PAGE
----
Unfortunately, this combination often leads to the assumption in healthy people that the person suffering from retinitis pigmentosa is only simulating his visual impairment.
It is not uncommon for those affected to become aware of the limitations of the visual field only after an incident or even an accident, since the brain is very well able to compensate for failures in the visual field and to compute a good image of the environment despite everything.
In many patients with retinitis pigmentosa, however, the deficits also manifest themselves quite differently, for example as a circular ring around the focal point (a so-called ring scotoma) or as differently distributed black spots.
Rarely, but in principle also possible, is the beginning of the visual field deficits in the center, at the point of the macula (point of sharpest vision in the retina). Those affected then need aids such as magnifying glasses and the like at a very early stage in order to be able to see objects clearly while their orientation in the room is still relatively good.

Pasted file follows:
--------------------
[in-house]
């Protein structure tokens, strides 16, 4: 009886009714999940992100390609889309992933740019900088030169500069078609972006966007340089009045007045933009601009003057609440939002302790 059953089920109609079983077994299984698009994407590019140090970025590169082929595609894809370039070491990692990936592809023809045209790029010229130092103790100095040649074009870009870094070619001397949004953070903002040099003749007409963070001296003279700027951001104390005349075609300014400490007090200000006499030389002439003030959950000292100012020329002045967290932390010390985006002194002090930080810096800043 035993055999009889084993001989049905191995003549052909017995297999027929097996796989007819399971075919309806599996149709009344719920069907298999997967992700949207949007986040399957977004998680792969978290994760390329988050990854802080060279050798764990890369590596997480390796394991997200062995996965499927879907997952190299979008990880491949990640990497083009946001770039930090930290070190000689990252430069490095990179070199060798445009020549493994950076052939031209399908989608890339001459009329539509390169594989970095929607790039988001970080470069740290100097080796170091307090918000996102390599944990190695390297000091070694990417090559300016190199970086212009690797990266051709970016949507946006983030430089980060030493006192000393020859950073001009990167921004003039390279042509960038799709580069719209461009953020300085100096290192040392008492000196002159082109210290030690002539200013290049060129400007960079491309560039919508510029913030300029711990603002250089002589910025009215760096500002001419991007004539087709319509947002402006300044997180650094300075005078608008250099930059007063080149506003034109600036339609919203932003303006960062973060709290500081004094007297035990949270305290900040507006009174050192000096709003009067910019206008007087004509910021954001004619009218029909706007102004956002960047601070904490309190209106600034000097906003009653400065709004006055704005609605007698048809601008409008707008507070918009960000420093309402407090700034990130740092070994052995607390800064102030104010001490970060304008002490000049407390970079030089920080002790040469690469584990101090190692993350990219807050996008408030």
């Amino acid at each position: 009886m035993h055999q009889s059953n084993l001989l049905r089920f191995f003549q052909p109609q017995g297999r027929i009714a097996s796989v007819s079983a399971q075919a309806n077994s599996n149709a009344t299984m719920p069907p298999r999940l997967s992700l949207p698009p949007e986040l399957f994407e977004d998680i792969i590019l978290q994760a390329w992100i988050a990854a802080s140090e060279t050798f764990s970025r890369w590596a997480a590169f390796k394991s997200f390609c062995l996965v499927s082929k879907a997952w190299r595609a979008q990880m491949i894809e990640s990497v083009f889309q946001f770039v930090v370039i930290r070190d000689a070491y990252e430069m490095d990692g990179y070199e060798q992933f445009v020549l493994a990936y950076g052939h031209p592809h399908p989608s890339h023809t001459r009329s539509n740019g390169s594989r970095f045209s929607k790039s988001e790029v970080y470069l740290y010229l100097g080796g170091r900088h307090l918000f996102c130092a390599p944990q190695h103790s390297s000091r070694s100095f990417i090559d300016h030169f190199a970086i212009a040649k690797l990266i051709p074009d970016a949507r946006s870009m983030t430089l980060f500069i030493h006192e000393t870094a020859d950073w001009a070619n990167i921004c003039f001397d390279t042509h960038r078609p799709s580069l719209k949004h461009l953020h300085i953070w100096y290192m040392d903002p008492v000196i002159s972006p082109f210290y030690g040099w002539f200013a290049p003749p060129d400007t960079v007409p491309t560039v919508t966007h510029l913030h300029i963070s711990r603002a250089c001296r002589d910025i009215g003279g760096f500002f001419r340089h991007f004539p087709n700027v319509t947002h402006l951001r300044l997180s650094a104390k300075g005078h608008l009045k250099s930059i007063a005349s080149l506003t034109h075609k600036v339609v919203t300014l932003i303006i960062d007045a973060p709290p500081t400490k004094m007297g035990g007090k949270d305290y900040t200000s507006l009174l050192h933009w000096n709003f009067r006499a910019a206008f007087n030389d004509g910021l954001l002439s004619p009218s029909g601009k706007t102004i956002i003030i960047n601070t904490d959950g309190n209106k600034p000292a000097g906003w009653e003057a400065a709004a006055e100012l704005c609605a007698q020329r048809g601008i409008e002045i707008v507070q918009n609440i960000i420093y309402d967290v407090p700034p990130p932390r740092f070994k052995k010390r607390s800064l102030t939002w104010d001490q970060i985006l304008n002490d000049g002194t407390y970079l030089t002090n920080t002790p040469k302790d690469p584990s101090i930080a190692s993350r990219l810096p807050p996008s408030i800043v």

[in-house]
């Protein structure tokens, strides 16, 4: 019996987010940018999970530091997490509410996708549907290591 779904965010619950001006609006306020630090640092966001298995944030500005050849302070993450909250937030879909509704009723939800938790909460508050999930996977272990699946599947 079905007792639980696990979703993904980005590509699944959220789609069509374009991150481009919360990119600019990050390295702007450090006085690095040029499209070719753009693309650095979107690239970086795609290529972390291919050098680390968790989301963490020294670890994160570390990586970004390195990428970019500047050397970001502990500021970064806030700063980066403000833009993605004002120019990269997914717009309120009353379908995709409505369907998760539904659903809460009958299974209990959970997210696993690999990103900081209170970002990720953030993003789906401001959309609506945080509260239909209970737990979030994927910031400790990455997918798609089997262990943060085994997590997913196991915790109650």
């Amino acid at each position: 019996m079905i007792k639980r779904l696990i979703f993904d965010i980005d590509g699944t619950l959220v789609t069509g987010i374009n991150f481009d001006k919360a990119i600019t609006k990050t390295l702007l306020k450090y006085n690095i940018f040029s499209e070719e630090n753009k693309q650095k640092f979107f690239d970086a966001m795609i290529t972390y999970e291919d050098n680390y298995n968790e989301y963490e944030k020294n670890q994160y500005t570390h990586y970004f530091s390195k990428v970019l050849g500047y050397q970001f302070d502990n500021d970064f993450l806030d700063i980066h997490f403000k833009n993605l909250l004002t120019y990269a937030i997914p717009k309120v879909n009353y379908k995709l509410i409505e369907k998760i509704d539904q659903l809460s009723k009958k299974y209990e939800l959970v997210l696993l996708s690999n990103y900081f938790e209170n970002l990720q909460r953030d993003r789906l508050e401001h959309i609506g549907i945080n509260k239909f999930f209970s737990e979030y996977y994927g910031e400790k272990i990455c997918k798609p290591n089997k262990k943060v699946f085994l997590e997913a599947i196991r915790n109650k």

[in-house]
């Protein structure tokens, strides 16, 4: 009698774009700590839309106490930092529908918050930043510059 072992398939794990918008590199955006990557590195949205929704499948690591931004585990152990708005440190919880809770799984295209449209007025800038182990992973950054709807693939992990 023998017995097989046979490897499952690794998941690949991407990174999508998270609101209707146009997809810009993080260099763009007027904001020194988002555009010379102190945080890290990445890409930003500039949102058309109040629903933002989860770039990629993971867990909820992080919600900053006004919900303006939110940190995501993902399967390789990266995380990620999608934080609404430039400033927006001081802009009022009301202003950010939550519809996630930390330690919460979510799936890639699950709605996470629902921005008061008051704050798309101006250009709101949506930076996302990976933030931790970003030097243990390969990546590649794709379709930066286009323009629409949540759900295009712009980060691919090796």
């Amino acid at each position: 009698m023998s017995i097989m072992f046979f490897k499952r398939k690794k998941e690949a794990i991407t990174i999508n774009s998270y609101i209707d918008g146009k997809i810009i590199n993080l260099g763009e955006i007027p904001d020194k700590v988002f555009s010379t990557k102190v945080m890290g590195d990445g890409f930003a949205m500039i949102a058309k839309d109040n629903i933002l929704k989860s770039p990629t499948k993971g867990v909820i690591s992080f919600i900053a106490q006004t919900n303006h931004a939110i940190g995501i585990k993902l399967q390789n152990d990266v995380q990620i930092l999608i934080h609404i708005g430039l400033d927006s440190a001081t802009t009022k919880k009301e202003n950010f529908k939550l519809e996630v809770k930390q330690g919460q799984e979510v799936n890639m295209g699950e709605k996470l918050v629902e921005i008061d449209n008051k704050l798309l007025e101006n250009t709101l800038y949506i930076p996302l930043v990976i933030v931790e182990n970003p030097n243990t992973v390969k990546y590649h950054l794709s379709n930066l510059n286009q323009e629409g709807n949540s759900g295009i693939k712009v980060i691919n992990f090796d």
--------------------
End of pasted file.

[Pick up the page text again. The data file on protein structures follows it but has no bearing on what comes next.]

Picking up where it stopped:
Read more on the subject below: Macular edema
Since the rods are affected before the cones in retinitis pigmentosa, the symptom of night blindness occurs much earlier than the visual field defects. For the sick person, this means that they are almost blind at night and need help, while with sufficient light they do not notice any major restrictions.